“Next steps: We are working on a resolution and will provide an update in an upcoming release.”

Next, it documents this:

“We are receiving reports that the Snip & Sketch app might fail to capture a screenshot or might fail to open using the keyboard shortcut (Windows key+shift+S), after installing KB5010386 and later updates.

“Next steps: We are presently investigating and will provide an update when more information is available.”

I’m unsure why there is a difference between the items noted in the public health release dashboard and the Microsoft 365 Health release dashboard. But if you have access to the Microsoft 365 version, you should review the information there.

More and more, Microsoft is using a technology called “Known Issue Rollback.” If a problem is introduced by a non-security fix included in the Patch Tuesday updates, Microsoft can roll it back and fix it behind the scenes. Often in the health release dashboard, you will see a notice that an issue will be handled this way and if you’re not in a corporate domain, you may be urged to reboot your computer. In a domain, you can use group policy as a trigger. (An admx file is routinely published with guidance to trigger the rollback.) These rollbacks can’t be done if the problem is triggered by a security patch, however, because returning the update to its pre-security patch state would leave your system vulnerable.

For example, a recent update introduced an issue where “some apps using Direct3D 9 might have issues on certain GPUs.”

As Microsoft notes:

“After installing KB5012643, Windows devices using certain GPUs might have apps close unexpectedly or intermittent issues with some apps which use Direct3D 9. You might also receive an error in Event Log in Windows Logs/Applications with faulting module d3d9on12.dll and exception code 0xc0000094.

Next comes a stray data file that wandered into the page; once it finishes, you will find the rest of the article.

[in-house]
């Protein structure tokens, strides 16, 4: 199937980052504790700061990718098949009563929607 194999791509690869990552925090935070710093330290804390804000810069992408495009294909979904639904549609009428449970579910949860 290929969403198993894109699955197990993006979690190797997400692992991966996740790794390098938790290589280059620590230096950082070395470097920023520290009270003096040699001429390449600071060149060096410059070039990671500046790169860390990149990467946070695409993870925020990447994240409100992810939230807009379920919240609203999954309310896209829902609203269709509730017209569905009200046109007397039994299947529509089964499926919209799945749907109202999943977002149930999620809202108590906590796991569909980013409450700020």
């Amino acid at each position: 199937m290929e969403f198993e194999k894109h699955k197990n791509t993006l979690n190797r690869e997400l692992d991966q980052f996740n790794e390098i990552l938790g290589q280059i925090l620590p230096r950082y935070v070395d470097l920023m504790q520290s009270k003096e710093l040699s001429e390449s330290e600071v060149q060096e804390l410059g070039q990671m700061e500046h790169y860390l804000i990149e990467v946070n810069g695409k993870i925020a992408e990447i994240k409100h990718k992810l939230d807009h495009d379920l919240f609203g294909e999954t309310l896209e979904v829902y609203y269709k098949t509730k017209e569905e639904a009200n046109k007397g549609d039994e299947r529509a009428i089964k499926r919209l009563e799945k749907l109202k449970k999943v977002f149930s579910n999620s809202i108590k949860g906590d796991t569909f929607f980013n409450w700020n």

“Resolution: This issue is resolved using Known Issue Rollback (KIR). Please note that it might take up to 24 hours for the resolution to propagate automatically to consumer devices and non-managed business devices. Restarting your Windows device might help the resolution apply to your device faster. For enterprise-managed, devices that have installed an affected update and encountered this issue can resolve it by installing and configuring the special Group Policy listed below. For information on deploying and configuring these special Group Policies, please see How to use Group Policy to deploy a Known Issue Rollback.

“Group Policy downloads with Group Policy name:

  • Download for Windows 11, version 21H2 - Group Policy name: KB5012643 220509_20053 Known Issue Rollback.
  • Download for Windows 10, version 2004, Windows 10, version 20H2 and Windows 10, version 21H1 - Group Policy name: KB5011831 220509_20051 Known Issue Rollback.”

Once again, not all computers will see this problem. It’s limited to certain computers with specific GPUs that are affected.

Bottom line: the next time you see stories about side effects caused by Patch Tuesday releases, don’t assume you’ll be affected. You may encounter no issues whatsoever. If you have the resources, I recommend setting up a test bed of sample machines so you can determine if you will. If you can’t do that, the key to recovery (and avoiding issues), is to ensure you have a backup of your computer and can restore it if necessary. The technology that ensures you can recover from ransomware is also the same technology that ensures you can recover from errant patching side effects.  

Copyright © 2022 IDG Communications, Inc.